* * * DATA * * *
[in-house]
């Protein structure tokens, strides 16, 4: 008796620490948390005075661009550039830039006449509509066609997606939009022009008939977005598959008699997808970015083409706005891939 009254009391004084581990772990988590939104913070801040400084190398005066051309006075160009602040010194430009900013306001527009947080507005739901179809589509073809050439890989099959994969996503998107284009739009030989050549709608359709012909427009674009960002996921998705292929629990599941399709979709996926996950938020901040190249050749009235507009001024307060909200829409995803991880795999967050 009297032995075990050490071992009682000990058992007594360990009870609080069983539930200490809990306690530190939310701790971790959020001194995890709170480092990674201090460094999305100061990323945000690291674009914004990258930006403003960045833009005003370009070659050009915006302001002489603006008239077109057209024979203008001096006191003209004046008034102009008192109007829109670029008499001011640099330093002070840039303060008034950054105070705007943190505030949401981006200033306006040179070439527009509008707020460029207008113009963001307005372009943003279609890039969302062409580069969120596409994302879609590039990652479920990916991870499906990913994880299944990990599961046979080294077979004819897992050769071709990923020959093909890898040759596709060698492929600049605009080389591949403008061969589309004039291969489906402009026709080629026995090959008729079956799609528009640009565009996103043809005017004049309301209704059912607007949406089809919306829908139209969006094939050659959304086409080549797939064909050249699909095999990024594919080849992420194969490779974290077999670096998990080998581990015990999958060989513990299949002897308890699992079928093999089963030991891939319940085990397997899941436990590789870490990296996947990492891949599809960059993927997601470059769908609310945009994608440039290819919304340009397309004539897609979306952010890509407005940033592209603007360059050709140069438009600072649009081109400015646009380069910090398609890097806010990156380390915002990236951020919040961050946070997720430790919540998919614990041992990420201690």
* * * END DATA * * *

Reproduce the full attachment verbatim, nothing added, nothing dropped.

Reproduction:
[in-house]
């Protein structure tokens, strides 16, 4: 008796620490948390005075661009550039830039006449509509066609997606939009022009008939977005598959008699997808970015083409706005891939 009254009391004084581990772990988590939104913070801040400084190398005066051309006075160009602040010194430009900013306001527009947080507005739901179809589509073809050439890989099959994969996503998107284009739009030989050549709608359709012909427009674009960002996921998705292929629990599941399709979709996926996950938020901040190249050749009235507009001024307060909200829409995803991880795999967050 009297032995075990050490071992009682000990058992007594360990009870609080069983539930200490809990306690530190939310701790971790959020001194995890709170480092990674201090460094999305100061990323945000690291674009914004990258930006403003960045833009005003370009070659050009915006302001002489603006008239077109057209024979203008001096006191003209004046008034102009008192109007829109670029008499001011640099330093002070840039303060008034950054105070705007943190505030949401981006200033306006040179070439527009509008707020460029207008113009963001307005372009943003279609890039969302062409580069969120596409994302879609590039990652479920990916991870499906990913994880299944990990599961046979080294077979004819897992050769071709990923020959093909890898040759596709060698492929600049605009080389591949403008061969589309004039291969489906402009026709080629026995090959008729079956799609528009640009565009996103043809005017004049309301209704059912607007949406089809919306829908139209969006094939050659959304086409080549797939064909050249699909095999990024594919080849992420194969490779974290077999670096998990080998581990015990999958060989513990299949002897308890699992079928093999089963030991891939319940085990397997899941436990590789870490990296996947990492891949599809960059993927997601470059769908609310945009994608440039290819919304340009397309004539897609979306952010890509407005940033592209603007360059050709140069438009600072649009081109400015646009380069910090398609890097806010990156380390915002990236951020919040961050946070997720430790919540998919614990041992990420201690």